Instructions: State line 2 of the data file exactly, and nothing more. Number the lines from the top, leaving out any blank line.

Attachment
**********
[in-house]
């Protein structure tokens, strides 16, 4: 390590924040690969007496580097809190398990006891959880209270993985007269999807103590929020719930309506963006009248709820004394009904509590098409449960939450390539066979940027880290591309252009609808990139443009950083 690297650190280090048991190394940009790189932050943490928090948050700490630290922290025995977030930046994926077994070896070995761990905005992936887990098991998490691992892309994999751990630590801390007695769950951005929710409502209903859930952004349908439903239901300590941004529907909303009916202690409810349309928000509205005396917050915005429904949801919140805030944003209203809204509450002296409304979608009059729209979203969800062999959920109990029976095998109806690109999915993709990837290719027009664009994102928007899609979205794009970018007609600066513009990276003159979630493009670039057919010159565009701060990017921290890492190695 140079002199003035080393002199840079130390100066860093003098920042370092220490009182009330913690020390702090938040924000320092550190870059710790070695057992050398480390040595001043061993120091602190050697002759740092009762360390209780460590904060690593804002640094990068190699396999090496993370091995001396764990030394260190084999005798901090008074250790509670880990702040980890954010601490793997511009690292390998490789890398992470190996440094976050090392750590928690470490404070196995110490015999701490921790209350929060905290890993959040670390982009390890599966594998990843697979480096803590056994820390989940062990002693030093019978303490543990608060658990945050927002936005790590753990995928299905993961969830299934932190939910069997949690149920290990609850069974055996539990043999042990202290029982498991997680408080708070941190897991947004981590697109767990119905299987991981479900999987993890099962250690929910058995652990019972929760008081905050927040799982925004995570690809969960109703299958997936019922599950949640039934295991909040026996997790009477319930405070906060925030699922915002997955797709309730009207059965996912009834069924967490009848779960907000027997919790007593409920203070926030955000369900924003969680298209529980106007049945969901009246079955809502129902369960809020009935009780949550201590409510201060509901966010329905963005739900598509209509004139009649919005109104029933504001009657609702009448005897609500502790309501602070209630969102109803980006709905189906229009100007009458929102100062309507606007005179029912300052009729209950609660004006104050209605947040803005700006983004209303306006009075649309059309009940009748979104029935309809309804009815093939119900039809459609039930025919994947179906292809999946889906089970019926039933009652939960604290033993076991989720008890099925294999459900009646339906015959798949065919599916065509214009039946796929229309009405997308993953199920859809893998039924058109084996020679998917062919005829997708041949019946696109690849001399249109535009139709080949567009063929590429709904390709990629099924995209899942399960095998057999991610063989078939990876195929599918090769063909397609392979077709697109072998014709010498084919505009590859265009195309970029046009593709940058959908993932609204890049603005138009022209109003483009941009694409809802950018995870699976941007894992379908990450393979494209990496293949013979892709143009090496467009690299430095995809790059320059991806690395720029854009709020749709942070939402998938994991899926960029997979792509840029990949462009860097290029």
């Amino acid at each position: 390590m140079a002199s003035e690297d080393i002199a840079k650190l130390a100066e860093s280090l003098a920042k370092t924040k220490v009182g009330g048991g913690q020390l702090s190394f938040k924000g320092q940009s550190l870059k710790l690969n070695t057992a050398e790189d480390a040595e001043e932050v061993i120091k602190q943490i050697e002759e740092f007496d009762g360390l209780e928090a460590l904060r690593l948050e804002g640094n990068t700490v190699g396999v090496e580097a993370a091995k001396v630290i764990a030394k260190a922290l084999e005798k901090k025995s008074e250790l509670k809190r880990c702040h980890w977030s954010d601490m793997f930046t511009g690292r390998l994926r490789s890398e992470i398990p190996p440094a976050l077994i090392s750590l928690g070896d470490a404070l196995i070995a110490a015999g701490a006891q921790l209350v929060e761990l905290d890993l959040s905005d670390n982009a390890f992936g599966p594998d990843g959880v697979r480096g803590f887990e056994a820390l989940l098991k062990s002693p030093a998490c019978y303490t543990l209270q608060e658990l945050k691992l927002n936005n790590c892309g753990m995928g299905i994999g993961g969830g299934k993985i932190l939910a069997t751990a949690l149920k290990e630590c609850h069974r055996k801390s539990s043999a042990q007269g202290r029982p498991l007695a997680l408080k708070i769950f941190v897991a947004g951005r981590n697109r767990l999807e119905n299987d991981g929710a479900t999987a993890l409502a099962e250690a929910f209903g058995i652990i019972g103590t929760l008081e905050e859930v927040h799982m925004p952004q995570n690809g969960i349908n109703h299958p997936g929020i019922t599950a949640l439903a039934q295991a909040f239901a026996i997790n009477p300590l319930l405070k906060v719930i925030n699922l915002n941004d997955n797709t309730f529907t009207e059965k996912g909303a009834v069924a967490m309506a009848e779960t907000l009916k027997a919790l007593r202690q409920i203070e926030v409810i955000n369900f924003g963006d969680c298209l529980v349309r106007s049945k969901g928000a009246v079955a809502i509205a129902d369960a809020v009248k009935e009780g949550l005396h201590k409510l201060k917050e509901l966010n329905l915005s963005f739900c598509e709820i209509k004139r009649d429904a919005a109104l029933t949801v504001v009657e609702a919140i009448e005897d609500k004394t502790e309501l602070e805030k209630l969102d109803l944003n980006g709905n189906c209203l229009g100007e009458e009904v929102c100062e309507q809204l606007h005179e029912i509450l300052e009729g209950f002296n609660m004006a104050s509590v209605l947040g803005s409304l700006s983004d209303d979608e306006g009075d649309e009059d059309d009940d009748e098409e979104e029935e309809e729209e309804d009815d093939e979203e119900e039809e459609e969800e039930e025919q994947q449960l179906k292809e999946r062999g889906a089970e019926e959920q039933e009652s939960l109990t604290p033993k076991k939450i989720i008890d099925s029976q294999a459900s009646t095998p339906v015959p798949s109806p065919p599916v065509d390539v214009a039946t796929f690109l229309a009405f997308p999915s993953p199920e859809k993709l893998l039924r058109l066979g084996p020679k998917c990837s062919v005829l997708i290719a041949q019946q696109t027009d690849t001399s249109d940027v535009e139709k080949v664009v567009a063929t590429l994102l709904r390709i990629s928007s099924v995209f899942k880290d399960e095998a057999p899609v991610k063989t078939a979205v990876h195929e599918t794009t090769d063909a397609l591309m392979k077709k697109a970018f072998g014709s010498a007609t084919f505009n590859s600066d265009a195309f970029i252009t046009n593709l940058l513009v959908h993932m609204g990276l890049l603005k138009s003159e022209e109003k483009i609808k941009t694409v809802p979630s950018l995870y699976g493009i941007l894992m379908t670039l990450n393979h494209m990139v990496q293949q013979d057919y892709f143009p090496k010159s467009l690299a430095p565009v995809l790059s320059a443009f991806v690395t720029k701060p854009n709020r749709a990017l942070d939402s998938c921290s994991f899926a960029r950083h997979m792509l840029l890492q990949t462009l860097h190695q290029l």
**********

């Protein structure tokens, strides 16, 4: 390590924040690969007496580097809190398990006891959880209270993985007269999807103590929020719930309506963006009248709820004394009904509590098409449960939450390539066979940027880290591309252009609808990139443009950083 690297650190280090048991190394940009790189932050943490928090948050700490630290922290025995977030930046994926077994070896070995761990905005992936887990098991998490691992892309994999751990630590801390007695769950951005929710409502209903859930952004349908439903239901300590941004529907909303009916202690409810349309928000509205005396917050915005429904949801919140805030944003209203809204509450002296409304979608009059729209979203969800062999959920109990029976095998109806690109999915993709990837290719027009664009994102928007899609979205794009970018007609600066513009990276003159979630493009670039057919010159565009701060990017921290890492190695 140079002199003035080393002199840079130390100066860093003098920042370092220490009182009330913690020390702090938040924000320092550190870059710790070695057992050398480390040595001043061993120091602190050697002759740092009762360390209780460590904060690593804002640094990068190699396999090496993370091995001396764990030394260190084999005798901090008074250790509670880990702040980890954010601490793997511009690292390998490789890398992470190996440094976050090392750590928690470490404070196995110490015999701490921790209350929060905290890993959040670390982009390890599966594998990843697979480096803590056994820390989940062990002693030093019978303490543990608060658990945050927002936005790590753990995928299905993961969830299934932190939910069997949690149920290990609850069974055996539990043999042990202290029982498991997680408080708070941190897991947004981590697109767990119905299987991981479900999987993890099962250690929910058995652990019972929760008081905050927040799982925004995570690809969960109703299958997936019922599950949640039934295991909040026996997790009477319930405070906060925030699922915002997955797709309730009207059965996912009834069924967490009848779960907000027997919790007593409920203070926030955000369900924003969680298209529980106007049945969901009246079955809502129902369960809020009935009780949550201590409510201060509901966010329905963005739900598509209509004139009649919005109104029933504001009657609702009448005897609500502790309501602070209630969102109803980006709905189906229009100007009458929102100062309507606007005179029912300052009729209950609660004006104050209605947040803005700006983004209303306006009075649309059309009940009748979104029935309809309804009815093939119900039809459609039930025919994947179906292809999946889906089970019926039933009652939960604290033993076991989720008890099925294999459900009646339906015959798949065919599916065509214009039946796929229309009405997308993953199920859809893998039924058109084996020679998917062919005829997708041949019946696109690849001399249109535009139709080949567009063929590429709904390709990629099924995209899942399960095998057999991610063989078939990876195929599918090769063909397609392979077709697109072998014709010498084919505009590859265009195309970029046009593709940058959908993932609204890049603005138009022209109003483009941009694409809802950018995870699976941007894992379908990450393979494209990496293949013979892709143009090496467009690299430095995809790059320059991806690395720029854009709020749709942070939402998938994991899926960029997979792509840029990949462009860097290029």